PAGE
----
Updated: Feb 17
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The SHAPE Team Building Model
What’s the secret to forming a successful team? After years of gathering first-hand experience working for wise leaders and inept managers, I’ve summarized five essential factors in forming a team. Here are the guidelines to SHAPE your team:
Skills Assessment. You must understand what skills are necessary to achieve the team’s mission and objectives. Do you need specific technical knowledge, creative innovators, organized project planners, social customer service managers? Do you need knowledge or connections with other company organizations, outside companies, or industries? Once you have identified all these necessary skills, list them down a column of a spreadsheet. Then list each of your team members, including yourself, in a row across the top. Check off which team members have the skills your team will need to succeed. No one, including the manager, will have all skills. Once you have populated the spreadsheet, identify existing gaps.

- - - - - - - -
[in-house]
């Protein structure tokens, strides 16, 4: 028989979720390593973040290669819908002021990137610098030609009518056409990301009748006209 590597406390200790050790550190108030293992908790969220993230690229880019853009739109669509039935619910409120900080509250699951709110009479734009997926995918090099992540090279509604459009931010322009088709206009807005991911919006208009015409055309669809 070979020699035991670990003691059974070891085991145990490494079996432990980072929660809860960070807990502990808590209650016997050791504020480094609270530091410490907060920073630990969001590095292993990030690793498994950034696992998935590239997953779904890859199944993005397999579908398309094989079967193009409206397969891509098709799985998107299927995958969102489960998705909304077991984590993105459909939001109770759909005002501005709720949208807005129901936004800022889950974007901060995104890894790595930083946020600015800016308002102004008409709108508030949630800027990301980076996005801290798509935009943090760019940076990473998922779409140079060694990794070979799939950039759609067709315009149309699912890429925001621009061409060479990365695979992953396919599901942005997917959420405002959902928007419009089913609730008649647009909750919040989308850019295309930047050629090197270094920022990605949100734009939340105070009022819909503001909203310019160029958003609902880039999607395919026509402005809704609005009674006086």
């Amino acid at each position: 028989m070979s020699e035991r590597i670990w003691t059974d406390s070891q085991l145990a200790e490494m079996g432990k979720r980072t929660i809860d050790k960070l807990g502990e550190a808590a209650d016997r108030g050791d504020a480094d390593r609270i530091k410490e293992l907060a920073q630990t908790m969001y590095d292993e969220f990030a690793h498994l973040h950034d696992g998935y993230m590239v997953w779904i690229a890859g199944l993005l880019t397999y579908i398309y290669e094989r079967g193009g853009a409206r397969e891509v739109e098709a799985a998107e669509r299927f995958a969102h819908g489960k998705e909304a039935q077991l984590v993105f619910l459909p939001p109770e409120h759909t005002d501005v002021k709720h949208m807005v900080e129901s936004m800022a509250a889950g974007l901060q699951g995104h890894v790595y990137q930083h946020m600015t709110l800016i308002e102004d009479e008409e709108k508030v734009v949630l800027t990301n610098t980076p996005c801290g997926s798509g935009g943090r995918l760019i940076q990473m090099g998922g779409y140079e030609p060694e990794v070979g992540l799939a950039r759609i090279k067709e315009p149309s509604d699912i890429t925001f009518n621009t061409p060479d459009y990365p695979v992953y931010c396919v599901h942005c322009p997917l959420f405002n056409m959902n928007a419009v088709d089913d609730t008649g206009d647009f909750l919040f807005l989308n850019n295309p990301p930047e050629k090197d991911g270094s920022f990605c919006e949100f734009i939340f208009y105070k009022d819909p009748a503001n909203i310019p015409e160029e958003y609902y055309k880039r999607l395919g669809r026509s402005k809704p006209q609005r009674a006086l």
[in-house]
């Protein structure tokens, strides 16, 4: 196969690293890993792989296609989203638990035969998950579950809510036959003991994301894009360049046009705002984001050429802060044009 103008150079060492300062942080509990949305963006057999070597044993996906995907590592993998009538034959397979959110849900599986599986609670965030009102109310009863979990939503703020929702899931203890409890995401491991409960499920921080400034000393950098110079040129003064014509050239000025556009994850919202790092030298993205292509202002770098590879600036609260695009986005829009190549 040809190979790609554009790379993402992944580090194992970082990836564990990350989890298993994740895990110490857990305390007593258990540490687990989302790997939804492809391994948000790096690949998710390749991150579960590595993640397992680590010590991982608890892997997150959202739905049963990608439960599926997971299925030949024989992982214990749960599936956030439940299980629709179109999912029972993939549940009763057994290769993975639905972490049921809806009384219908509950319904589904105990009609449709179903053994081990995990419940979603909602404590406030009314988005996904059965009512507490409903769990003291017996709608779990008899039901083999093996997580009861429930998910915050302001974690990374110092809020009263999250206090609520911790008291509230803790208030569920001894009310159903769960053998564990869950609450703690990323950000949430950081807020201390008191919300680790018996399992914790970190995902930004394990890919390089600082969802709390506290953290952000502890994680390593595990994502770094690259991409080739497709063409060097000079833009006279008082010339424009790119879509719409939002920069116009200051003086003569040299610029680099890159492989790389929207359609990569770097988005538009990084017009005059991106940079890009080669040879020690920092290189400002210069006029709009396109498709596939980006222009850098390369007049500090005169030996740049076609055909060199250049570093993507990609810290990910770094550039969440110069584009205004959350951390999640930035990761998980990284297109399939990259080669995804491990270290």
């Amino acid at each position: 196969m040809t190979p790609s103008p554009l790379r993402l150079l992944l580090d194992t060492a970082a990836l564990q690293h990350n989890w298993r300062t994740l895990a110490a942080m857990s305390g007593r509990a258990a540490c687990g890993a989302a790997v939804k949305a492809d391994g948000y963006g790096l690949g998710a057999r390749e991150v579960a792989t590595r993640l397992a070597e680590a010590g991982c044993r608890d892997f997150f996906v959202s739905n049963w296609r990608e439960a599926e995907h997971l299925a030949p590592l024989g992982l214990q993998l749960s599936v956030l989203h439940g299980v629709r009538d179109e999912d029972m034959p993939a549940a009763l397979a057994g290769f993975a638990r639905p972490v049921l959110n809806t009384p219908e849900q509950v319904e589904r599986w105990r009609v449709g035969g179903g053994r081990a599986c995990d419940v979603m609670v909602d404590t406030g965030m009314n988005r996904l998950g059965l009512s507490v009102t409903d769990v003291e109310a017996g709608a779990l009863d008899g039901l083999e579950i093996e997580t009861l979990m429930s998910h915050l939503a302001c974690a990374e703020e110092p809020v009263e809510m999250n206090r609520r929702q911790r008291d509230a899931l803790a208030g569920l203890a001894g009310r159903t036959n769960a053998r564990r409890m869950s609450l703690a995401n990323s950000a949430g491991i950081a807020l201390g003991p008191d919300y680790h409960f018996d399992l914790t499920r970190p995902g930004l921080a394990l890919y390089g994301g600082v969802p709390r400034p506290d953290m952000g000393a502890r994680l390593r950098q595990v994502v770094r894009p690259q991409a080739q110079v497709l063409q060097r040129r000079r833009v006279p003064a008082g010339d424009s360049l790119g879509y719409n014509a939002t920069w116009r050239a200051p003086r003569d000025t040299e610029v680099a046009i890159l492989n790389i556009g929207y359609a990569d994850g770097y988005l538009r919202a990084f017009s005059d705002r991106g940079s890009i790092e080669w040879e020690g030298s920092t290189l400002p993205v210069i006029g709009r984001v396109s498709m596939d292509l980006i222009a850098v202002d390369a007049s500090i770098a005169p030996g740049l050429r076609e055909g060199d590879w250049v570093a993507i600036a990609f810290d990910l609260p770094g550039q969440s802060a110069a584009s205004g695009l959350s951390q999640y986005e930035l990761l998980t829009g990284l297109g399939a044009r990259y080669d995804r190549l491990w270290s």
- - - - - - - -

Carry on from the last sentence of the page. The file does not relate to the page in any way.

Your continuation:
HR Planning. Use the same spreadsheet to note when you expect each of your staff members to move on. Naturally, some staff will be looking to contribute, gain experience, and move on to another challenge in short order. Others may be anxious to stay for several years to establish their expertise while others may be lifers, quite happy to stay for the rest of their career. When you overlay their desired longevity, it will help you to identify future skill gaps as well.
Aligning Culture. It is crucial for you and your team to be fully aligned on its mission, vision, and values. Everyone should be focused and aligned on their purpose and key deliverables.